You can’t help your motivation from dropping now and then. But if it happens, ability is your secret weapon to success.

The secret weapon to success

But the key to successfully sticking to your weight loss plan lies exactly here. You can’t help your motivation from dropping now and then. But if it happens, ability is your secret weapon to success. By making your unwanted behaviour hard to do or your wanted behaviour easier to do, you’ll succeed. That’s behavioural design.

It may seem like an open door now, but the best ability intervention is not buying the unhealthy stuff: Don’t have any (not any) in your house, so if your motivation breaks you simply can’t eat something bad for you (making the undesired behaviour harder). Another intervention: Do food prepping. Make a healthy snack staple that will last a week, let’s say a healthy banana cake. If you get the 4 o’clock craving, you have that banana cake ready (making the desired behaviour easier). Bye, bye crisps. Something else: Put a toothbrush and toothpaste on your desk. If you get a snack attack, brush your teeth. See if you like to destroy your sweet minty breezy breath with some sugar or fat now. You won’t (making the undesired behaviour less enjoying aka harder).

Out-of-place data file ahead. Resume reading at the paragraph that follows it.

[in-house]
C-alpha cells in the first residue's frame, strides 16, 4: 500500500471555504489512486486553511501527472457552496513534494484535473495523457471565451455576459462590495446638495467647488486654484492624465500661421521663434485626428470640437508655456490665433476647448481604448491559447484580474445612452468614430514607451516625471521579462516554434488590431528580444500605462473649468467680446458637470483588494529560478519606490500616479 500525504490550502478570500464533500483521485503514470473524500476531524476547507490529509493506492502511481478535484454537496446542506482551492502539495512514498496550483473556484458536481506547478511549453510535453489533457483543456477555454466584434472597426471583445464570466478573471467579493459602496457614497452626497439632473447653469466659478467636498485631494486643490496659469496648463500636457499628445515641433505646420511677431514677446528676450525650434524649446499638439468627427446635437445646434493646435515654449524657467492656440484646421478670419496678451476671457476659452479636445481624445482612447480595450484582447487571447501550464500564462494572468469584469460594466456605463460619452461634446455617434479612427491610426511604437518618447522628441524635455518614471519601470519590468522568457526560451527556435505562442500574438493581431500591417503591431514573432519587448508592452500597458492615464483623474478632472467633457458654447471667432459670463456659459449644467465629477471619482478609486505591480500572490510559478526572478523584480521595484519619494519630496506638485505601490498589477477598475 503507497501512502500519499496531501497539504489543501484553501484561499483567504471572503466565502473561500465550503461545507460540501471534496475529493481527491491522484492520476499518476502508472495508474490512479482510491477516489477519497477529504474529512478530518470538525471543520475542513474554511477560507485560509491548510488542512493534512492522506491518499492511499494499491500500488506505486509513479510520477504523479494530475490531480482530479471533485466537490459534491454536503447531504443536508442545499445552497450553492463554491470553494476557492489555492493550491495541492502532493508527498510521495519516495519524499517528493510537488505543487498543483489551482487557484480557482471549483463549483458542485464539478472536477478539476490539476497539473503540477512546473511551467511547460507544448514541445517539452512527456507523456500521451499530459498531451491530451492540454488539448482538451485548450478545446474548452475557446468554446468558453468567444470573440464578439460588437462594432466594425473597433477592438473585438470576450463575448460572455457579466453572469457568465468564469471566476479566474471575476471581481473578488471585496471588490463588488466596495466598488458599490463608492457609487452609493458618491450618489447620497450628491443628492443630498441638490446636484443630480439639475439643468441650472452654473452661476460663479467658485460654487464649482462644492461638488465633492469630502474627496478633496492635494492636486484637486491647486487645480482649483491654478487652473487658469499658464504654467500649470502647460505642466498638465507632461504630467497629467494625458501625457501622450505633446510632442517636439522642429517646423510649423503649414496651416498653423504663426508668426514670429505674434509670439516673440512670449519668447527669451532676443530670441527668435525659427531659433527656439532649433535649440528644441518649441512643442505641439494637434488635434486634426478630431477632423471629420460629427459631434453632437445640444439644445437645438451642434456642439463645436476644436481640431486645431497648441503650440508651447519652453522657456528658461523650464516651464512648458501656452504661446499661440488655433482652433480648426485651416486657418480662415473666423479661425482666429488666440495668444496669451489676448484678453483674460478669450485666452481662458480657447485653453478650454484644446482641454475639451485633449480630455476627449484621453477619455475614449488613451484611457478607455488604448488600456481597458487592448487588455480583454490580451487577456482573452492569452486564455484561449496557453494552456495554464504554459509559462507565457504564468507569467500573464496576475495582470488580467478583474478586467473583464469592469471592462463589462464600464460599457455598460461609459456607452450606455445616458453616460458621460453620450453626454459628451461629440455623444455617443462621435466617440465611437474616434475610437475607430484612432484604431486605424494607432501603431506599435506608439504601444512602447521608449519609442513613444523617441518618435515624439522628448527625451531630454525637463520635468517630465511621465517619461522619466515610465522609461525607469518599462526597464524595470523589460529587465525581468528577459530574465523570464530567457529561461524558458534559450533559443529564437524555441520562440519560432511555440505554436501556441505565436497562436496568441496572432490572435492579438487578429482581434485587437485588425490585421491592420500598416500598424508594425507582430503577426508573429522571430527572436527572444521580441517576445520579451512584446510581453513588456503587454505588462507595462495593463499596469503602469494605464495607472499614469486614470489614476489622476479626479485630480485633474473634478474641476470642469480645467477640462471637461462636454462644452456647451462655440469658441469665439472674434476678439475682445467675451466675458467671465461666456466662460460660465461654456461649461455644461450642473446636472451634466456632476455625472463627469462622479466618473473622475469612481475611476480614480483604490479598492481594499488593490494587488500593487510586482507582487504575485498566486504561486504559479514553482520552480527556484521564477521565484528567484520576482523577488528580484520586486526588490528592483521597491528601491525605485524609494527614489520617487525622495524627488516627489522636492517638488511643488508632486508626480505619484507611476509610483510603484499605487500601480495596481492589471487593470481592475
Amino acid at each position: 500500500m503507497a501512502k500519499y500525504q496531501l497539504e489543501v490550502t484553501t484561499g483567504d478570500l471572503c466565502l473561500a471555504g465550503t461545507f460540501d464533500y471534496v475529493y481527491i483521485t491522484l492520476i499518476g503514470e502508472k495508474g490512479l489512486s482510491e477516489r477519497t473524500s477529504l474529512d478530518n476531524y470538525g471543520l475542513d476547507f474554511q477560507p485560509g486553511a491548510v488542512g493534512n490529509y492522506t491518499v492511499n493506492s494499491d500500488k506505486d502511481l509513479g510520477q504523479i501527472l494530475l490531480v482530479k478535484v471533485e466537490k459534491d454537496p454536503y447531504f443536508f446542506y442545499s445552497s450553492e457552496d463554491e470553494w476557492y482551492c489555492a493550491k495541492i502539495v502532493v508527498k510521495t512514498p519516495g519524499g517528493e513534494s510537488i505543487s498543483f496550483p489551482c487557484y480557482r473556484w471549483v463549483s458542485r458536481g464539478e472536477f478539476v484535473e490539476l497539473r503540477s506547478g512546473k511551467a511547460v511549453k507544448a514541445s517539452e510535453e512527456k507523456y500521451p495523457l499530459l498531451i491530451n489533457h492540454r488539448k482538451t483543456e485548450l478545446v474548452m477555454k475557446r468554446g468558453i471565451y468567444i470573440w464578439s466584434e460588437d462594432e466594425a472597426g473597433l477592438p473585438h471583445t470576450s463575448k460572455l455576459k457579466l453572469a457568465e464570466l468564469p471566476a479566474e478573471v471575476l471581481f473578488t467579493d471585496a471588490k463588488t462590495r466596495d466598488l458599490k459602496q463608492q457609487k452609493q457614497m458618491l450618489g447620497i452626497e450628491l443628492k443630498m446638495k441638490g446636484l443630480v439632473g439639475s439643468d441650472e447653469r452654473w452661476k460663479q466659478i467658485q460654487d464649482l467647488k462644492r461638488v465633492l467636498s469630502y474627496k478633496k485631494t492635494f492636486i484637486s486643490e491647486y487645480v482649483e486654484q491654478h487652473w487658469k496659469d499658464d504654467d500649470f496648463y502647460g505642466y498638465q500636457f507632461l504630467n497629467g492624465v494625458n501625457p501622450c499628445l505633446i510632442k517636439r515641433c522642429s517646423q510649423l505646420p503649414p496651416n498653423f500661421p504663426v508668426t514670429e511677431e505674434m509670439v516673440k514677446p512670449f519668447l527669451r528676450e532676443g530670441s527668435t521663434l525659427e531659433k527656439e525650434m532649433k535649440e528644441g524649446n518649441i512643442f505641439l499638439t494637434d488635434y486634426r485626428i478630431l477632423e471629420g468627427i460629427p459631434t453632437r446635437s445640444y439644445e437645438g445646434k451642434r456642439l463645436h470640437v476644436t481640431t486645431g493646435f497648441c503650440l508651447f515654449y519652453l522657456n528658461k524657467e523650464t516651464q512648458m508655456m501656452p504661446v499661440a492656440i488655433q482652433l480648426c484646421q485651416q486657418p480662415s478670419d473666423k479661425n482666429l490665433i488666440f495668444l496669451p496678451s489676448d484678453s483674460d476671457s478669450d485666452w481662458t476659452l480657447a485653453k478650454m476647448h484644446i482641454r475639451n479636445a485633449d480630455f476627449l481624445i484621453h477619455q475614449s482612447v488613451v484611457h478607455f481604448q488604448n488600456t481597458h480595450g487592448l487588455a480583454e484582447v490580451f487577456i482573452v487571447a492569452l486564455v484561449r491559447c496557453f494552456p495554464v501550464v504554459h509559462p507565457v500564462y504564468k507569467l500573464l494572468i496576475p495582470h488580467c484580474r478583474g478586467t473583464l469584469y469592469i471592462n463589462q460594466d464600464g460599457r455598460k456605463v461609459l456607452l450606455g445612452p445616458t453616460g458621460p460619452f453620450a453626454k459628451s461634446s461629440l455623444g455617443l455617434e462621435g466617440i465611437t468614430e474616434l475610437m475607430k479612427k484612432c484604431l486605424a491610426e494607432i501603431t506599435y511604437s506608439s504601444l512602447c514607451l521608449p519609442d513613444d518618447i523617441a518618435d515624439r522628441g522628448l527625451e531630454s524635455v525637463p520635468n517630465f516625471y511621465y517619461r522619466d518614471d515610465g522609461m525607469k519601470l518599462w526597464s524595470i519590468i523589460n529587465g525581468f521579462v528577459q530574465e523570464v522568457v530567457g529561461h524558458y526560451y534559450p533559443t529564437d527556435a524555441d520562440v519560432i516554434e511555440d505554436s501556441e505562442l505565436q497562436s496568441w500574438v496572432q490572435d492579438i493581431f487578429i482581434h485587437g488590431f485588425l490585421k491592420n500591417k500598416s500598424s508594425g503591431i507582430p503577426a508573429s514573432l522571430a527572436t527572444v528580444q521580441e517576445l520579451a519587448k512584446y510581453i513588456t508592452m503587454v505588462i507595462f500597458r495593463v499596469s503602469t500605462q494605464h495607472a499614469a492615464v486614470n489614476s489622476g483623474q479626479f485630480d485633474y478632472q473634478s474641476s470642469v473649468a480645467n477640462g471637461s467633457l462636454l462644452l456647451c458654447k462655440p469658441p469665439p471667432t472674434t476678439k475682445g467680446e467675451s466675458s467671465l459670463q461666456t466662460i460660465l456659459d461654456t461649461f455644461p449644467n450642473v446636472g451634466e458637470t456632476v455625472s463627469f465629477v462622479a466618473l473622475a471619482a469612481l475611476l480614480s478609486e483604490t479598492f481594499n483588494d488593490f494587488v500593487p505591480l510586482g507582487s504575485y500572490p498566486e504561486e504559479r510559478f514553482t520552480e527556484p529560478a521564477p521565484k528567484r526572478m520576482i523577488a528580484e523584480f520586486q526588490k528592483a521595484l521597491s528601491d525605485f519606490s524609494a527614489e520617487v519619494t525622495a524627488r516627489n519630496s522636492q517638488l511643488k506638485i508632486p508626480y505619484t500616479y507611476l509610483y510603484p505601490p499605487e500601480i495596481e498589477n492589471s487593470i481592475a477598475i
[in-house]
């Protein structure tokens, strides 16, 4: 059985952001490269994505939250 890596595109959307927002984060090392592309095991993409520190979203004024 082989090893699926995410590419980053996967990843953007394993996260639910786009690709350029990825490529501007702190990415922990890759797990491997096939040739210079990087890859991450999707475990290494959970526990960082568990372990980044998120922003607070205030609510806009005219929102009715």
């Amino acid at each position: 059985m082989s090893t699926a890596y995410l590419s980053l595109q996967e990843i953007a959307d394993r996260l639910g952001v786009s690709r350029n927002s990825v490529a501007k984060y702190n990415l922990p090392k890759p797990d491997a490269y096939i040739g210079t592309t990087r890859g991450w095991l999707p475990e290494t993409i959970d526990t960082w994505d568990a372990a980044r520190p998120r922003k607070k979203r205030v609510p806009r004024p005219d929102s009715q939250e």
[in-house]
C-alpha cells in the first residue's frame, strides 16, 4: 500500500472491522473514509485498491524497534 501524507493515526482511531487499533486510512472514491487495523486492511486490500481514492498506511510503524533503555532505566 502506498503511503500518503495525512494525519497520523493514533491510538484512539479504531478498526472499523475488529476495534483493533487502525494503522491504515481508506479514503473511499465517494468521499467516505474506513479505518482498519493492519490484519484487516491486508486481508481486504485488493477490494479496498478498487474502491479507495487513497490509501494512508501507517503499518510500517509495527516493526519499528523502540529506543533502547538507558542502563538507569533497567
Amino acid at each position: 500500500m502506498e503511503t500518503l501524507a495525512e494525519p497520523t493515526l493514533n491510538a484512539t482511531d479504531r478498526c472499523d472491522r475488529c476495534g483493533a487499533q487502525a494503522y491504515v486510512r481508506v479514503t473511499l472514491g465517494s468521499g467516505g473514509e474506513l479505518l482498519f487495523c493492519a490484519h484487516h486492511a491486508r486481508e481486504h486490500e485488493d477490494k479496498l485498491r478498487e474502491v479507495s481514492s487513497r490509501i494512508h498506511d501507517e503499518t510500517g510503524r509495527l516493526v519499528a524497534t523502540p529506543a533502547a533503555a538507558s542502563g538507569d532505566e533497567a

These are just some examples of behavioural design by making behaviour harder or examples of making it easier. But I hope you get my point. Motivation is excellent, but the number one secret weapon for losing weight is ability.

Maybe you can come up with some more smart ability ideas yourself. I’d honestly love to hear them. Please post them on our Facebook page so that everyone can take advantage of them. I’ll put a healthy banana cake recipe on there too. To get you started.

How you can start right away

To wrap it up, the things you could do right away:

– Remove all unhealthy food from your house
– Make that banana cake or have someone make it for you
– Get yourself a toothbrush and toothpaste to put on your desk
– Analyse your behaviour: When does your motivation crack and where. And try to come up with some ability interventions for those moments (and please share them with us, ’cause we’re fellow crackers, you’re not alone in this)

Good luck!

Astrid

PS If you know someone who’s struggling to lose some weight, please share this article with him or her.

Astrid is the founder of SUE Amsterdam and The Behavioural Design Academy. Our mission is to unlock the power of behavioural psychology to nudge people into making positive choices in work, life, and play.

In two days of high-end master classes, we train people in unlocking the powerful principles of behavioural psychology and teach them our Behavioural Design Method™ that translates this knowledge into actionable skills to influence personal behaviour or the behaviour of customers, employees, family members or the general public.

Cover photo by Steve Rotman under creative commons license.

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Join 2500+ others. Sign up right here, right now for free.